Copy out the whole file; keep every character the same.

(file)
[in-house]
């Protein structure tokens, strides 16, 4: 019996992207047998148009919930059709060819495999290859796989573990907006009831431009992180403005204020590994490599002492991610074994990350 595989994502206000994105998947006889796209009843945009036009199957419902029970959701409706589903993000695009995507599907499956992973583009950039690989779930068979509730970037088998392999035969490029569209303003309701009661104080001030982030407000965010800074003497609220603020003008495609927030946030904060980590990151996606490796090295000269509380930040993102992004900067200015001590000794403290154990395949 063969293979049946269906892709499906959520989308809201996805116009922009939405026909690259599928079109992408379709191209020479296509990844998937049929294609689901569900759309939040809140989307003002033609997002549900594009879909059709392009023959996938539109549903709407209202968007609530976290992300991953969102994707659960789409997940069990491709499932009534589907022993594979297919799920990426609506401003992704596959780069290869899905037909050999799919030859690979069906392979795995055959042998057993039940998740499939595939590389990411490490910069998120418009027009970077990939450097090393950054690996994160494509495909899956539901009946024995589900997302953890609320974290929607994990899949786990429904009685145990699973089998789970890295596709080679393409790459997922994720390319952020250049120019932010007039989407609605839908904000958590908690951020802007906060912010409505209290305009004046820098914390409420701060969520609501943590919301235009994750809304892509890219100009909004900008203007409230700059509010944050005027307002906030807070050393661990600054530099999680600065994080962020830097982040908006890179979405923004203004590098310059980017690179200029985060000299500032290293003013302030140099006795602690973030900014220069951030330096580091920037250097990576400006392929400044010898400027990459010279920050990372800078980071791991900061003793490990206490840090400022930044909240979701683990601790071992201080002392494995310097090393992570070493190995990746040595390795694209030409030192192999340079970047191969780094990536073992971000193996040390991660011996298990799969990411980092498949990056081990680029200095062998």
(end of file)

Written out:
[in-house]
């Protein structure tokens, strides 16, 4: 019996992207047998148009919930059709060819495999290859796989573990907006009831431009992180403005204020590994490599002492991610074994990350 595989994502206000994105998947006889796209009843945009036009199957419902029970959701409706589903993000695009995507599907499956992973583009950039690989779930068979509730970037088998392999035969490029569209303003309701009661104080001030982030407000965010800074003497609220603020003008495609927030946030904060980590990151996606490796090295000269509380930040993102992004900067200015001590000794403290154990395949 063969293979049946269906892709499906959520989308809201996805116009922009939405026909690259599928079109992408379709191209020479296509990844998937049929294609689901569900759309939040809140989307003002033609997002549900594009879909059709392009023959996938539109549903709407209202968007609530976290992300991953969102994707659960789409997940069990491709499932009534589907022993594979297919799920990426609506401003992704596959780069290869899905037909050999799919030859690979069906392979795995055959042998057993039940998740499939595939590389990411490490910069998120418009027009970077990939450097090393950054690996994160494509495909899956539901009946024995589900997302953890609320974290929607994990899949786990429904009685145990699973089998789970890295596709080679393409790459997922994720390319952020250049120019932010007039989407609605839908904000958590908690951020802007906060912010409505209290305009004046820098914390409420701060969520609501943590919301235009994750809304892509890219100009909004900008203007409230700059509010944050005027307002906030807070050393661990600054530099999680600065994080962020830097982040908006890179979405923004203004590098310059980017690179200029985060000299500032290293003013302030140099006795602690973030900014220069951030330096580091920037250097990576400006392929400044010898400027990459010279920050990372800078980071791991900061003793490990206490840090400022930044909240979701683990601790071992201080002392494995310097090393992570070493190995990746040595390795694209030409030192192999340079970047191969780094990536073992971000193996040390991660011996298990799969990411980092498949990056081990680029200095062998």